Previously, I laid the case for why yield-hungry investors were driving investment returns. Yields are depressed in every corner of the market, from risk-free treasuries to riskier levered REITs and junk bonds.
That doesn’t stop new ETF creation, however. Dividends are Main Street’s way into Wall Street; even Jim Cramer hopped on board to call for a rotation from fixed-income to dividend-paying equity securities.
New funds in the space
WisdomTree (WETF), the only publicly-traded ETF sponsor and asset manager, has two new dividend funds waiting for regulatory approval.
The first is the WisdomTree U.S. Dividend Growth Fund (DGRW) which uses a passive strategy that includes all the stocks in its proprietary U.S. Dividend Growth Index of 300 companies. The index sorts through stocks for a combination of dividend growth, current yield, and quality. Index components must have paid dividends for the last 12 months, and have a current market cap in excess of $2 billion. It seems likely that the index will mirror the exposure of broad based indexes. The fund will hold no more than 20% of its portfolio in a single sector – there are 10 “official” sectors in the S&P 500 (SPY) index.
The U.S. Dividend Growth fund has a mix of stocks that are widely-held by large cap dividend investors:
1. Apple Inc 4.81%
2. Microsoft Corp 4.30%
3. Procter & Gamble Co 3.70%
4. Wal-Mart Stores Inc 3.61%
5. Coca-Cola Co 3.00%
The dividend fund’s best comparable is Vanguard’s Dividend Appreciation ETF (VIG), which looks for similar fundamental qualities of top dividend-paying stocks. Interestingly, the difference between WisdomTree’s fund and Vanguard’s fund will likely be the performance of Apple, which makes nearly 5% of WisdomTree’s ETF, but is not included in Vanguard’s dividend appreciation ETF. A small difference in fees (28 basis points for WisdomTree, and .13% for Vanguard) may be worth the price given that the Dividend Growth Fund does not go on the defensive. WisdomTree thew out capital-intensive, slow-growing utilities as a whole, holding absolutely nothing in the very defensive, very bubbly space of public energy and infrastructure.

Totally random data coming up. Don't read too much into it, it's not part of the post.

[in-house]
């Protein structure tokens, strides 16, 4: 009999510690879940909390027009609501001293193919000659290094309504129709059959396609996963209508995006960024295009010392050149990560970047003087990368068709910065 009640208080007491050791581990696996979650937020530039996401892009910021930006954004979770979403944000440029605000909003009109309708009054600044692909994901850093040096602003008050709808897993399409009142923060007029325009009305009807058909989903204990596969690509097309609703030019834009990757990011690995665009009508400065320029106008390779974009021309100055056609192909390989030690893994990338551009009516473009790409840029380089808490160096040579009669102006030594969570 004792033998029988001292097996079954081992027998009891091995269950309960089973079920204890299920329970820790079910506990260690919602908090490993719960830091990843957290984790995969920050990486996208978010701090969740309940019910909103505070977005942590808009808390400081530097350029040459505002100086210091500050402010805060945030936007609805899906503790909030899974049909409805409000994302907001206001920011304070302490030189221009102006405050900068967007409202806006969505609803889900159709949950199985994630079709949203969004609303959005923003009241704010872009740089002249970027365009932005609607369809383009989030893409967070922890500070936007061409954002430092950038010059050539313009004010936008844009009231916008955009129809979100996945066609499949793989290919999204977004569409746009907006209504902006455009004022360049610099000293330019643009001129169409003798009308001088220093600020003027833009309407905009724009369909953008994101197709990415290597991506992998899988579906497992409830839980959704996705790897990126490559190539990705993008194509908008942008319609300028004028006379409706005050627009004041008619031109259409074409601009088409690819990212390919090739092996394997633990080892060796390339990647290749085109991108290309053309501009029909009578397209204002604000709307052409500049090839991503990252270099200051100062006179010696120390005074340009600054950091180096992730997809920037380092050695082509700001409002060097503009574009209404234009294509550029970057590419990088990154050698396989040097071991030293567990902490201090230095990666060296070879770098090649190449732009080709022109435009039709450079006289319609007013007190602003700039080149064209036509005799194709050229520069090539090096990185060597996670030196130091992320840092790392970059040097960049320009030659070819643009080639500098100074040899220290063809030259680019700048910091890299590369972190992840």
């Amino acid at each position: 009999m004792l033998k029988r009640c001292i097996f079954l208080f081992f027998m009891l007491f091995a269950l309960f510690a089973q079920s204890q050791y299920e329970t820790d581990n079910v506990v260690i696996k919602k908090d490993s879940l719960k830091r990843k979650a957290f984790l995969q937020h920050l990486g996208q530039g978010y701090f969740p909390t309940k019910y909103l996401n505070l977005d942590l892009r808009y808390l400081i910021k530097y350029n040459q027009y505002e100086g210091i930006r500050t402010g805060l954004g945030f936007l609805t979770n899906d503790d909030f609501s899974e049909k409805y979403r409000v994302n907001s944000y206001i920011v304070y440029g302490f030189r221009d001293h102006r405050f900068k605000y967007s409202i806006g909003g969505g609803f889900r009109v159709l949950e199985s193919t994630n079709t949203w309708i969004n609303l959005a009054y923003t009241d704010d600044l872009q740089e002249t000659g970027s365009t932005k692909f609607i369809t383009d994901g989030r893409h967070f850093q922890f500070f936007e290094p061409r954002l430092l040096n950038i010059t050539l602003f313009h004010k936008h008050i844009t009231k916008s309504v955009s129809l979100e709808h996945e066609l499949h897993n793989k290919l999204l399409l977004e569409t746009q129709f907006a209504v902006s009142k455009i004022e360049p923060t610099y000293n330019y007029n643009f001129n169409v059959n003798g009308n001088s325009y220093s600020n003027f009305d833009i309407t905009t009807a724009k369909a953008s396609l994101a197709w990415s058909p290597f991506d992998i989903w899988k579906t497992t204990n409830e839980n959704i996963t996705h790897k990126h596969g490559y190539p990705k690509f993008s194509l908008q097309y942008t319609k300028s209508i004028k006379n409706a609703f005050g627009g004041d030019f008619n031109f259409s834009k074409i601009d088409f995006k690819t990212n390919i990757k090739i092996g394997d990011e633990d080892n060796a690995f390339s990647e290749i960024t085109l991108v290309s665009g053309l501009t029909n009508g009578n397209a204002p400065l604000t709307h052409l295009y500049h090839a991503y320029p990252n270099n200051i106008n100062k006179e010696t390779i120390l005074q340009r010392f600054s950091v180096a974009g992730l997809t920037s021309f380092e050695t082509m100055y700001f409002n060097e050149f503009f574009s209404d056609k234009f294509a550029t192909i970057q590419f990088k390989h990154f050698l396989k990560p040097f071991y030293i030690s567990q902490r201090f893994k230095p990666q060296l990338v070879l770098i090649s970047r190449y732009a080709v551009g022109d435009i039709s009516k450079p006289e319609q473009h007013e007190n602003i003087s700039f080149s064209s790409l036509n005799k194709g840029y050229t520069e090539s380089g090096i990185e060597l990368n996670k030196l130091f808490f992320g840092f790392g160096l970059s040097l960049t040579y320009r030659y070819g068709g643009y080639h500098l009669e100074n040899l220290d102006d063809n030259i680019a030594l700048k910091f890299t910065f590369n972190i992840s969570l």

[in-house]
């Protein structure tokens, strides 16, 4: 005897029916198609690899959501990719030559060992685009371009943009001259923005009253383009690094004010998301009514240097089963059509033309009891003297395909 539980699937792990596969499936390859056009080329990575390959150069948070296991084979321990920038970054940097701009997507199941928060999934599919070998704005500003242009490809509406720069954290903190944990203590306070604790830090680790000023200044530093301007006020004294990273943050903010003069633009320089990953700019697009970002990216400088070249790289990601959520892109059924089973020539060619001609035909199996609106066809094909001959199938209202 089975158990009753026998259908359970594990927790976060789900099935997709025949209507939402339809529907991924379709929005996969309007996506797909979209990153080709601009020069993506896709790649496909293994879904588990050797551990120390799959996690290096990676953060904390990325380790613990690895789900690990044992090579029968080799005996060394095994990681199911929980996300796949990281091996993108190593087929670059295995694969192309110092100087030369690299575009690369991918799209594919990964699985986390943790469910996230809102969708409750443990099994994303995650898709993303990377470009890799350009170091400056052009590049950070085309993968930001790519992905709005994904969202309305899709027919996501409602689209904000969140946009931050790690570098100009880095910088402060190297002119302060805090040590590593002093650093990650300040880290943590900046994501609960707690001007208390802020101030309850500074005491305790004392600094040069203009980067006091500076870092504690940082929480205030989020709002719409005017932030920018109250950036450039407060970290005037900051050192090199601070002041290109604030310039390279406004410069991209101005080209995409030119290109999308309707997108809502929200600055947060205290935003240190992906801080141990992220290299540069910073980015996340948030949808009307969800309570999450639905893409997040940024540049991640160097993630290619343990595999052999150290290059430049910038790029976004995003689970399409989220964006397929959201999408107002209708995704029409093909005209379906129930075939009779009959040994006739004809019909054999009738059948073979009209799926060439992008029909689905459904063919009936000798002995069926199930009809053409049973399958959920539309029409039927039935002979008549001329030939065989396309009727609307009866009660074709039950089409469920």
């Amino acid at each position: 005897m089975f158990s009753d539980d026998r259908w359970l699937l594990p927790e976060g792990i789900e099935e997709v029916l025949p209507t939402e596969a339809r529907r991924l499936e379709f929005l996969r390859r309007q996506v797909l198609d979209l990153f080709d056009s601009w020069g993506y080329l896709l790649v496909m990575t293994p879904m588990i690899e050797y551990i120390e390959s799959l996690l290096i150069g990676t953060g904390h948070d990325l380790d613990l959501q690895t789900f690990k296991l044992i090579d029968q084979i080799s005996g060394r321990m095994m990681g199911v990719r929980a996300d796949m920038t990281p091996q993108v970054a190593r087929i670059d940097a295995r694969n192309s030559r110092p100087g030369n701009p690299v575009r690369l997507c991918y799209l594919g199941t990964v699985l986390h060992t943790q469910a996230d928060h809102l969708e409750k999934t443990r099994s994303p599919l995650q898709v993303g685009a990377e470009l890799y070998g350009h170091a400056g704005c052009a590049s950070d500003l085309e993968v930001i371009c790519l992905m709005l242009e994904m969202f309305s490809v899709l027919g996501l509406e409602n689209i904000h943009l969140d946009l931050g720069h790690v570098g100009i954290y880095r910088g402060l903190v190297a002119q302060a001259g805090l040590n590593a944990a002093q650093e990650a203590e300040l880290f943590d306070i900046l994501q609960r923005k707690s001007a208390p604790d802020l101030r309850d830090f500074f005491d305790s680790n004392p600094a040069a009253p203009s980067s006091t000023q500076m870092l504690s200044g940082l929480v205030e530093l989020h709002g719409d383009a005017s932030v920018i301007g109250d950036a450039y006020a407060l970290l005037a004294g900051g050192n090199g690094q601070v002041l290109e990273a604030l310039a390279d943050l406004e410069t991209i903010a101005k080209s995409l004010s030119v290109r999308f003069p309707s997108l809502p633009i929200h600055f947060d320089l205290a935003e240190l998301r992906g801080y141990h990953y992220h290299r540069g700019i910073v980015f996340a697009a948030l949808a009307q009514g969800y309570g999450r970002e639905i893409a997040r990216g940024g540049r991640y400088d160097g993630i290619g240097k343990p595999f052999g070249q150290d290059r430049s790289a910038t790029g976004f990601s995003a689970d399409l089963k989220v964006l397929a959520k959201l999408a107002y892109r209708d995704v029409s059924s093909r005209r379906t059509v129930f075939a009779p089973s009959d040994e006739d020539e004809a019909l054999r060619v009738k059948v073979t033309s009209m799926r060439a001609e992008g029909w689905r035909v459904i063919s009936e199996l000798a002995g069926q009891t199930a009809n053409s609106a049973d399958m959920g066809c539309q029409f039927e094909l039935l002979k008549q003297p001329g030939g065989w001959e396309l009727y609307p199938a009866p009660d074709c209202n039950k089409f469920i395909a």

Small cap dividend funds
A second fund from WisdomTree makes for a more interesting play on small cap stocks. The WisdomTree U.S. Small Cap Dividend Growth Fund (DES) will offer unique exposure to smaller, dividend-paying companies on Amercan markets. The fund will hold stocks in the bottom quartile of market cap in its own U.S. Dividend Growth Index, after removing all of the largest 300 names, which are the subject of its larger dividend growth fund. The prospectus gives investors some perspective on size – included companies must have a market cap of at least $100 million and paid dividends for at least 12 months. Again, this fund will seek to hold no more than 2% of assets in one company and no more than 20% of assets in a single sector.
The fund taps into two truths in finance: small caps and dividend paying stocks offer above-average performance in the long haul. This fund could make for an interesting alternative for people who want riskier exposure with current (and hopefully growing) income into the future.
Very broadly diversified, the fund taps into 643 different stocks while offering an impressive 2.56% distribution yield – far higher than VIG’s paltry sub-2% yield after adjusting for last year’s one time special dividends. At .38% it’s not particularly expensive, either, in line with most small cap funds.
There’s a new leader in the dividend growth space. WisdomTree’s U.S. Dividend Growth Fund (DGRW) is by far the best for long-term dividend growth for the simple reason that it does not invest in public utilities. The small cap dividend ETF still needs a track record to prove its potential. Given that it will dive into very small securities, some of which won’t have a liquid market, a lack of liquidity may weigh on investment performance.
Disclosure: No position in any tickers mentioned here.